Future in flux for Thunderbirds’ nest

Renovation or relocation pondered for 50-year-old UBC stadium
According to UBC, Thunderbird Stadium has “significant deferred maintenance” and “requires extensive accessibility and functional upgrades” | Chung Chow 

Will it be renovation or relocation for University of British Columbia’s Thunderbird Stadium?

The future of the 50-year-old home of the university’s U Sports (formerly Canadian Interuniversity Sport) football team and the United Soccer League’s Whitecaps FC2 is being studied by UBC staff, with a report expected to be submitted to the board of governors in February.

A 2009 study recommended it be updated and a 2012 study recommended a seismic upgrade. Now, UBC planning and athletics staff are eyeing the land for residential redevelopment to help pay for an overhaul of UBC’s spectator and recreational hubs.

Five options are on the table for the stadium that was built in 1967, Canada’s centennial year: keep the stadium and renovate it for $10 million or more; build a new stadium beside it, at Whit Matthews Field, for $80 million; build a new stadium at Rashpal Dhillon Track and Field Oval, and move the oval to Whit Matthews Field ($85 million); build a new stadium at the Osborne Centre and Tennis Bubble site for $105 million; or a hybrid option of a new stadium on Whit Matthews Field and an Athletics Centre of Excellence at the Tennis Bubble. The hybrid option would cost $30 million for the new stadium and $50 million for the athletics centre.

Michael White, UBC’s associate vice-president of campus and community planning, explains that the stadium is in an area identified as the future Stadium Road Neighbourhood. Whit Matthews Field was supposed to be one of the fields in the Whitecaps’ National Soccer Development Centre training complex, but plans were changed in 2013.

White said UBC is halfway through the consultation process on its 20-year facilities strategy. He said the list of options could be shortlisted before the process ends. A capital decision is not expected until some time after February.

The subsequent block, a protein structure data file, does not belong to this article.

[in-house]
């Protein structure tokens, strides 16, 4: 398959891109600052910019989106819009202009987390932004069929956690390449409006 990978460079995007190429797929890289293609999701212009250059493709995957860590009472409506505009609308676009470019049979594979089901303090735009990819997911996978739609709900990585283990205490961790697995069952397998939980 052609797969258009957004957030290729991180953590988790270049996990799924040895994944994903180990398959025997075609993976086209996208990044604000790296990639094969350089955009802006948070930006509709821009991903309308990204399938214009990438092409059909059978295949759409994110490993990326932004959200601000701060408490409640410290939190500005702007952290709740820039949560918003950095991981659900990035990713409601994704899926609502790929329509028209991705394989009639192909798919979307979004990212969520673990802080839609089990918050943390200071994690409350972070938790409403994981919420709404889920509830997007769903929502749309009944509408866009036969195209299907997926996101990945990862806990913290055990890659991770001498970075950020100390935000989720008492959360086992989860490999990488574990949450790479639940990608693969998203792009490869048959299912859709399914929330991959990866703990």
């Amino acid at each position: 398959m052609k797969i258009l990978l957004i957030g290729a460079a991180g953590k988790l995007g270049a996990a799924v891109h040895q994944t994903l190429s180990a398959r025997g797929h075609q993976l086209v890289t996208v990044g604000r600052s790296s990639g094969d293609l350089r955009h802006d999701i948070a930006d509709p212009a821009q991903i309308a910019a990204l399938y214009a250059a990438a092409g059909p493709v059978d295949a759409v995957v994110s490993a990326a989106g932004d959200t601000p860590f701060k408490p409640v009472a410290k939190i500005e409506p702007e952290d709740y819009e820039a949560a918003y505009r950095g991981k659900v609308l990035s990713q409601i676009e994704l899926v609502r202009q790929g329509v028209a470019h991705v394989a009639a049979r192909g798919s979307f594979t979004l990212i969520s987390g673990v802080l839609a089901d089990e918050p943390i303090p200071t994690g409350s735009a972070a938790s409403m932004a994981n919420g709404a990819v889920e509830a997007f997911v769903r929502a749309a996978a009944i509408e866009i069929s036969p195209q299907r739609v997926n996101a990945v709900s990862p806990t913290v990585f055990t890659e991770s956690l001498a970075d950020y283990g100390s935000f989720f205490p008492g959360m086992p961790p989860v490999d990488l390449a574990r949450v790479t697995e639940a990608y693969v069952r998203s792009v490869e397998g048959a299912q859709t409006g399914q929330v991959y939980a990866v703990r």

“It’s not about the board making a capital allocation decision. We want to paint the scenarios about what the future funding and financing could be, to inform the board as this strategy is completed,” White said.

The stadium received a new $1.8 million Polytan synthetic turf surface in 2010 and, in 2015, the addition of the $1.1 million UBC Football Academic Centre. Kavie Toor, director of facilities and business development, said both recent investments would be considered, along with the stadium’s historical significance. However, the UBC planning website pointed to various drawbacks, such as dressing rooms not being at field level, some poor sightlines and separation from the rest of Thunderbird Park and athletics amenities.

According to the website, both Thunderbird Stadium and the War Memorial Gym “have significant deferred maintenance and require extensive accessibility and functional upgrades.” It contemplated two hubs: one for recreation sports and the other for spectator sports.

Funding could be one, or a combination, of three options: internal, through department revenue and fees; external, from government, donors and sponsors; or land value opportunities from moving the stadium and redeveloping the Stadium Road Neighbourhood.

“The opportunities for increased revenue from land development [are] only available by moving the existing Thunderbird Stadium. The facilities strategy funding options include the typical internal and external funding sources available for UBC capital projects, as well as a unique opportunity to access additional land value funding from the Thunderbird Stadium option,” states the web page, titled “Tradeoffs and Strategy Implementation.”

Toor said the UBC situation is particularly acute. UBC, which asked for public input October 3-23, claims it has only 0.15 square feet of recreational floor area per student, trailing Simon Fraser University (0.47) and University of Victoria (1.08).

The report said UBC needs three recreational gym courts, 35,000 to 40,000 square feet of new fitness space and 10,000 square feet of support space. For the spectator hub, the wish list includes a 5,000-seat stadium and multipurpose field space; a new Athletics Centre of Excellence to replace the War Memorial Gym; and expanding the baseball stadium to 1,000 seats with the potential to add more.

The stadium’s cantilevered roof, designed by architect Vladimir Plavsic, and the 12 towers depict a stylized thunderbird from a Bill Reid mould, according to a heritage statement.

A proposed strategy is expected to be presented to the board of governors, which includes UBC football booster David Sidoo, for approval in spring 2017.  While Wesbrook Village remains more than two years from being completed, White said the neighbourhood planning process is focused on the stadium situation.

“We have strong demand for housing out here and a real desire to improve opportunities for faculty and staff living on campus,” White said.

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